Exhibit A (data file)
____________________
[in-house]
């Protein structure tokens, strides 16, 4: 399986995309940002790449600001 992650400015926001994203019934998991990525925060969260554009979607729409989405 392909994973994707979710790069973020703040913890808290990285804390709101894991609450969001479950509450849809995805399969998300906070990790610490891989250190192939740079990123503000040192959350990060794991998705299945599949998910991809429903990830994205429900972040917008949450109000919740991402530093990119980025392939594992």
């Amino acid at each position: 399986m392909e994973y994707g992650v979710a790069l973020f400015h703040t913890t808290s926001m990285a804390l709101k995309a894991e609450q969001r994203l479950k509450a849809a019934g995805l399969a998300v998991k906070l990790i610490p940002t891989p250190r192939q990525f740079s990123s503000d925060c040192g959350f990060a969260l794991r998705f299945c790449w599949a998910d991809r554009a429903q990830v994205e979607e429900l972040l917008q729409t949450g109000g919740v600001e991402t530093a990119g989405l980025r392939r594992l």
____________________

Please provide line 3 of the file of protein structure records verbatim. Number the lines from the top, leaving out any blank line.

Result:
């Amino acid at each position: 399986m392909e994973y994707g992650v979710a790069l973020f400015h703040t913890t808290s926001m990285a804390l709101k995309a894991e609450q969001r994203l479950k509450a849809a019934g995805l399969a998300v998991k906070l990790i610490p940002t891989p250190r192939q990525f740079s990123s503000d925060c040192g959350f990060a969260l794991r998705f299945c790449w599949a998910d991809r554009a429903q990830v994205e979607e429900l972040l917008q729409t949450g109000g919740v600001e991402t530093a990119g989405l980025r392939r594992l």